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Thursday, 21 March, 2002, 16:16 GMT
Guy Fawkes' gunpowder 'found'
Guy Fawkes
Guy Fawkes was caught and executed
Gunpowder that may have been used by Guy Fawkes in his attempt to blow up the Houses of Parliament has been discovered.

The explosives are in remarkably good condition according to officials at the British Library, where it was discovered in the basement.

It came to light in an old stationery box - with a photograph of the Houses of Parliament on the top - which was given to the library in 1995 as part of the John Evelyn Collection.

Evelyn was a wealthy seventeenth-century diarist whose family had made its money in gunpowder manufacture.

Handwritten message

His papers were given to the Library in 1995 and curators found the gunpowder as they were cataloguing the collection.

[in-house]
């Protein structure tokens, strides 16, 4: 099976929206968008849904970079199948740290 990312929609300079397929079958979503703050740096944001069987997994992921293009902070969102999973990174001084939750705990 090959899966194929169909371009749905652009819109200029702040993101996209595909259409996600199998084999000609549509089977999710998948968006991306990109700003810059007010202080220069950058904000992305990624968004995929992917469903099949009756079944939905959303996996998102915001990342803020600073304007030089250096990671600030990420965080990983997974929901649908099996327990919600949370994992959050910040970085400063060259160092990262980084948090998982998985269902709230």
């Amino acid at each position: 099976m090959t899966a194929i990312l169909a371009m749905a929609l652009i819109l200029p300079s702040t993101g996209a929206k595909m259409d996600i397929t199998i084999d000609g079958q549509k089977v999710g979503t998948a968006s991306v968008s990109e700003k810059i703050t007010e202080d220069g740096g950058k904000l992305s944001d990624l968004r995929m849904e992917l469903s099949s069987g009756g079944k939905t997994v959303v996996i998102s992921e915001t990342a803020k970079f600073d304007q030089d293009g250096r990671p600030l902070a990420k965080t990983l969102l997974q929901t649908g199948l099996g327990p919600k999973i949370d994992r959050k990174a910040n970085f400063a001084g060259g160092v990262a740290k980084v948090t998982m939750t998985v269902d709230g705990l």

The box contains a solid bar of gunpowder and some more in granular form, wrapped in twists of paper.

Also in the box is a note in John Evelyn's handwriting suggesting the gunpowder belonged to Guy Fawkes, and a 19th century envelope with a handwritten message to the same effect.

Unfortunately the envelope also carries another sentence, dated 1952, which says: "But there was none left!", leaving open the question of whether the British Library's gunpowder really was owned by Guy Fawkes.

Oldest surviving sample

Fawkes and his fellow Roman Catholic conspirators tried to blow up parliament during the state opening by James I on 5 November 1605.

The plot was foiled and the conspirators executed.

The British Library says it does not have an explosives licence, and will be handing the gunpowder over to the Royal Armouries.

It could be the oldest surviving gunpowder sample.

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